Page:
Raising children is just plain HARD, no matter what.
I think most of us can find many things about how we were raised that we WISHED had been different.
Perhaps growing to became our soul's development & having strength to come out will teach courage & self respect.
It's not really 'switching teams' if you find you're in the wrong game.

Enjoyed all the comments & Liz's amendment.

agoodlistener said...

I don't know anything about team switching. As my own son moves toward his divorce, I ache for our four year old grandson.

nina said...

second comment to KMae~

"It's not really 'switching teams' if you find you're in the wrong game."

this is wonderful...mind if I use it?

outsidemymind said...

I am part of that "team". I am also a mother of four children. Have they been happy since I "switched teams"? Yes but only with the fact that I am true to myself now. They are not happy that they are experiencing a "death" in their family. But they also know our marriage died long before I "switched teams". They do not like how I live but than again neither do I but it is a decision that their father and I thought is best for this moment in time. They blame my girl friend when they should not, but she is their scapegoat (a role I do not approve of but she lets it roll off her shoulders as she points out they are entitled to be angry just NOT disrespectful).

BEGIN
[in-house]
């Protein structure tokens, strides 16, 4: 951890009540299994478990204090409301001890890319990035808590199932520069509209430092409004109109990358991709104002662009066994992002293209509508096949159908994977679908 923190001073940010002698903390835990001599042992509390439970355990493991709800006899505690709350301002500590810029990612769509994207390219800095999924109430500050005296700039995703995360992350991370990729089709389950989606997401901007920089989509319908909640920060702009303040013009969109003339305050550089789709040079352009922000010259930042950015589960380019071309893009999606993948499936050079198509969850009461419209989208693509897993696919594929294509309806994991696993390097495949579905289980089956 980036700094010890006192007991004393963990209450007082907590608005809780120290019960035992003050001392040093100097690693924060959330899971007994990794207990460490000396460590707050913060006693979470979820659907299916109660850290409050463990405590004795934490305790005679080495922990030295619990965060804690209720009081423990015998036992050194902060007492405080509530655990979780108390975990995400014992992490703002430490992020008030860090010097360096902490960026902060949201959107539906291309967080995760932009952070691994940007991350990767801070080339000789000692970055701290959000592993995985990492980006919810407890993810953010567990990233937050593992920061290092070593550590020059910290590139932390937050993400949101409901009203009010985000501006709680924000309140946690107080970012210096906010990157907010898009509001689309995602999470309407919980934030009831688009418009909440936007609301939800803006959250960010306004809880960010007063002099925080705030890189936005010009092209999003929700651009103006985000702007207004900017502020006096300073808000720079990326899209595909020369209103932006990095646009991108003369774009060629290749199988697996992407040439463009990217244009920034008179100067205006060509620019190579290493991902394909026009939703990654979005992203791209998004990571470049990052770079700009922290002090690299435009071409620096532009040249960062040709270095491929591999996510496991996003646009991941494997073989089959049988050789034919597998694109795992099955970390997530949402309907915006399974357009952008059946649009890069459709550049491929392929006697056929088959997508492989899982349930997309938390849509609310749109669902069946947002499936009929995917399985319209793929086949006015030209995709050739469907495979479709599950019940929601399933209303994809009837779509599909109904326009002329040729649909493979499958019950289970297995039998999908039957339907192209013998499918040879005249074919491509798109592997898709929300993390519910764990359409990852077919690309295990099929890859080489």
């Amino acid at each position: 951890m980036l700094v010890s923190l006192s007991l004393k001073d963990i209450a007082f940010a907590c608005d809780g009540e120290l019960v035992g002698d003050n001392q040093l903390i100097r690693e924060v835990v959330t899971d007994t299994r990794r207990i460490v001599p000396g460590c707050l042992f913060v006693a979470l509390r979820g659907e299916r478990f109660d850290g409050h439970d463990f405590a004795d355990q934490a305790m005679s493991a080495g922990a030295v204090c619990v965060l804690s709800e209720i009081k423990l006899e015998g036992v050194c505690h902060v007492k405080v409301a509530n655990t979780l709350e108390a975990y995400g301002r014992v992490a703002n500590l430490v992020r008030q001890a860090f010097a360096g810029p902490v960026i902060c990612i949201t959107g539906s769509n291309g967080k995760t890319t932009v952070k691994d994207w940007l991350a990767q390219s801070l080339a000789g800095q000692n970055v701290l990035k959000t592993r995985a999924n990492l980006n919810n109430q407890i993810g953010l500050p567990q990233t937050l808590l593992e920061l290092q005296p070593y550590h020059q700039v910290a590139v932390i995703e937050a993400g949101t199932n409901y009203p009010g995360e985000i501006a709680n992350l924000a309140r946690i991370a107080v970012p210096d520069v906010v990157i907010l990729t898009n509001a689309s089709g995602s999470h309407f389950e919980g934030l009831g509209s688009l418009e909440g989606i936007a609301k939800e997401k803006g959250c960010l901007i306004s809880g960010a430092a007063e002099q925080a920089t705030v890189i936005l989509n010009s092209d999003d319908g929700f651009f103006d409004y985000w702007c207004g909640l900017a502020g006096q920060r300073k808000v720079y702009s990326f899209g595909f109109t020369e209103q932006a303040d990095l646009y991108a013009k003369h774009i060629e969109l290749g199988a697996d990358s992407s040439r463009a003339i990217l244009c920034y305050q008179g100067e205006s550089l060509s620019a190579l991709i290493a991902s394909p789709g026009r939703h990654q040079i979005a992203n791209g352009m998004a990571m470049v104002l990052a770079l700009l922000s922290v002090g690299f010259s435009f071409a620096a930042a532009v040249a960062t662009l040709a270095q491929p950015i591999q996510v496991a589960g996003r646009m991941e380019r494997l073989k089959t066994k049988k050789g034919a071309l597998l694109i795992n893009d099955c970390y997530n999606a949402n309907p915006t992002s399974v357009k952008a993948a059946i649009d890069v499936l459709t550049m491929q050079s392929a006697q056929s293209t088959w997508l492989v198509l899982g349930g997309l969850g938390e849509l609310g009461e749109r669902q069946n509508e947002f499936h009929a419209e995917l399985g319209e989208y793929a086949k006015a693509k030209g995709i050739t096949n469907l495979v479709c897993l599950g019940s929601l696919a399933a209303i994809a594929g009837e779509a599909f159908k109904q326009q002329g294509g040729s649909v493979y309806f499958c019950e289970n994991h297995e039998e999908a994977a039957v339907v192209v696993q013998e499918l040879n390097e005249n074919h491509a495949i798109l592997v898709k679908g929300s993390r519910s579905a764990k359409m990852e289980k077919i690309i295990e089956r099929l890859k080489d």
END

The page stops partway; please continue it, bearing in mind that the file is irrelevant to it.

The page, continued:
Family is just that, family. Some of us have strong blood tied families and some of us have lost those due to "switching teams" (how I fucking hate that term by the way, I did not switch a gd team, I realized I needed to be who the hell I was born to be!- besides if it was a freaking team - where the hell is my team, oh yea lost those when I decided to switch - team work right out that window!)